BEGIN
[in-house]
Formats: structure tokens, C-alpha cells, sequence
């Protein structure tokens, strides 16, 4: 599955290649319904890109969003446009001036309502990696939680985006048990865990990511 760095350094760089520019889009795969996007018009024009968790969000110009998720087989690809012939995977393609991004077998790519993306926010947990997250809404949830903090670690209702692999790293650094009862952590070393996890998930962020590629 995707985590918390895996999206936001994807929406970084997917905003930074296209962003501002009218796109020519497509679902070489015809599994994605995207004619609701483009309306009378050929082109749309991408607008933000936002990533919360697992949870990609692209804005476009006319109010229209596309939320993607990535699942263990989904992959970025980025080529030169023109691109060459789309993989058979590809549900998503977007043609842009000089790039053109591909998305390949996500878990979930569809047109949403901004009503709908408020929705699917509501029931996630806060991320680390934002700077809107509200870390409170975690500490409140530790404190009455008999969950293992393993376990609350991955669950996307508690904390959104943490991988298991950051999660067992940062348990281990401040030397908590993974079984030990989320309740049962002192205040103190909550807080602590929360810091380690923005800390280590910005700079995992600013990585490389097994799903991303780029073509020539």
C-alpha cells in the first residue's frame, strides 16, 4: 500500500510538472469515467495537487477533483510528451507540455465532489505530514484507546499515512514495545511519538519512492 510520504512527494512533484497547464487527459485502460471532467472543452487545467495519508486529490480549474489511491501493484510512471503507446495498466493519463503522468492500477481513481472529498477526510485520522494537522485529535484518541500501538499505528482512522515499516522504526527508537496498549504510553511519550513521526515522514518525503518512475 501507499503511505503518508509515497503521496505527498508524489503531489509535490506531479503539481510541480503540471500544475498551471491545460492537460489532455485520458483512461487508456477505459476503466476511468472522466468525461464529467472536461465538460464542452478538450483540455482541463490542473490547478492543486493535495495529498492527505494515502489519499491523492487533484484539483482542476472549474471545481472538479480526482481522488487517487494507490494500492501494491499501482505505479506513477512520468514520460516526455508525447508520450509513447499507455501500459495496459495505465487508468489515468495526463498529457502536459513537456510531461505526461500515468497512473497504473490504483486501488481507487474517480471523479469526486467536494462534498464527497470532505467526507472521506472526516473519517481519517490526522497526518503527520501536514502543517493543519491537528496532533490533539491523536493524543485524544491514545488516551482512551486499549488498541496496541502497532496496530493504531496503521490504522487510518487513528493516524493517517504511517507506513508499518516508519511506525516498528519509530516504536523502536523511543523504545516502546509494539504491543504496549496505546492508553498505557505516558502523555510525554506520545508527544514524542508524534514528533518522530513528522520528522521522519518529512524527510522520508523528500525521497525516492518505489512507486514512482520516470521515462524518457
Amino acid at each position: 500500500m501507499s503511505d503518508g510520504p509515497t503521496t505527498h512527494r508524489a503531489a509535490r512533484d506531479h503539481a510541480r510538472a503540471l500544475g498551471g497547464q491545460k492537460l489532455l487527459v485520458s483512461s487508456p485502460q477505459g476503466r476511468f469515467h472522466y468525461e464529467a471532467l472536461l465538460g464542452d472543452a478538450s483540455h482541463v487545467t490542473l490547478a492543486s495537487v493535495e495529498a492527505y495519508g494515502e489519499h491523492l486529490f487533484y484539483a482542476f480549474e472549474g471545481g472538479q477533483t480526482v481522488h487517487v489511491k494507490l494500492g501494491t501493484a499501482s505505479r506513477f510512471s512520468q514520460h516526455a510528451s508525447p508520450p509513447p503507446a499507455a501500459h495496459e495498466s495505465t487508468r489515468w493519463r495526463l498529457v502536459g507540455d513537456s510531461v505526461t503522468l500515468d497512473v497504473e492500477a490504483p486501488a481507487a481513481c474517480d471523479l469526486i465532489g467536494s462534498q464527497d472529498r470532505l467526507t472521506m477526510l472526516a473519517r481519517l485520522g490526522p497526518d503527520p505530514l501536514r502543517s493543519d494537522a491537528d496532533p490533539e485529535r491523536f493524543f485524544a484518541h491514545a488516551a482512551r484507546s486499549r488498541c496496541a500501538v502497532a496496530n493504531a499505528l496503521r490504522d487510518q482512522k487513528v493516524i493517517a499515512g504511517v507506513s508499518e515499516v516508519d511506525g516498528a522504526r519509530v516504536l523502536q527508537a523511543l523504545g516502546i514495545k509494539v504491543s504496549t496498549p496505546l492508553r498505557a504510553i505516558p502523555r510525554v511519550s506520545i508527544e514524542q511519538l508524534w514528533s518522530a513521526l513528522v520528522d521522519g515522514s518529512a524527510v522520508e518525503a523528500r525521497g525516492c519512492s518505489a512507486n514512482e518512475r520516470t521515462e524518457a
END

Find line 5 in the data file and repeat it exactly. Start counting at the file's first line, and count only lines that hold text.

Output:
Amino acid at each position: 500500500m501507499s503511505d503518508g510520504p509515497t503521496t505527498h512527494r508524489a503531489a509535490r512533484d506531479h503539481a510541480r510538472a503540471l500544475g498551471g497547464q491545460k492537460l489532455l487527459v485520458s483512461s487508456p485502460q477505459g476503466r476511468f469515467h472522466y468525461e464529467a471532467l472536461l465538460g464542452d472543452a478538450s483540455h482541463v487545467t490542473l490547478a492543486s495537487v493535495e495529498a492527505y495519508g494515502e489519499h491523492l486529490f487533484y484539483a482542476f480549474e472549474g471545481g472538479q477533483t480526482v481522488h487517487v489511491k494507490l494500492g501494491t501493484a499501482s505505479r506513477f510512471s512520468q514520460h516526455a510528451s508525447p508520450p509513447p503507446a499507455a501500459h495496459e495498466s495505465t487508468r489515468w493519463r495526463l498529457v502536459g507540455d513537456s510531461v505526461t503522468l500515468d497512473v497504473e492500477a490504483p486501488a481507487a481513481c474517480d471523479l469526486i465532489g467536494s462534498q464527497d472529498r470532505l467526507t472521506m477526510l472526516a473519517r481519517l485520522g490526522p497526518d503527520p505530514l501536514r502543517s493543519d494537522a491537528d496532533p490533539e485529535r491523536f493524543f485524544a484518541h491514545a488516551a482512551r484507546s486499549r488498541c496496541a500501538v502497532a496496530n493504531a499505528l496503521r490504522d487510518q482512522k487513528v493516524i493517517a499515512g504511517v507506513s508499518e515499516v516508519d511506525g516498528a522504526r519509530v516504536l523502536q527508537a523511543l523504545g516502546i514495545k509494539v504491543s504496549t496498549p496505546l492508553r498505557a504510553i505516558p502523555r510525554v511519550s506520545i508527544e514524542q511519538l508524534w514528533s518522530a513521526l513528522v520528522d521522519g515522514s518529512a524527510v522520508e518525503a523528500r525521497g525516492c519512492s518505489a512507486n514512482e518512475r520516470t521515462e524518457a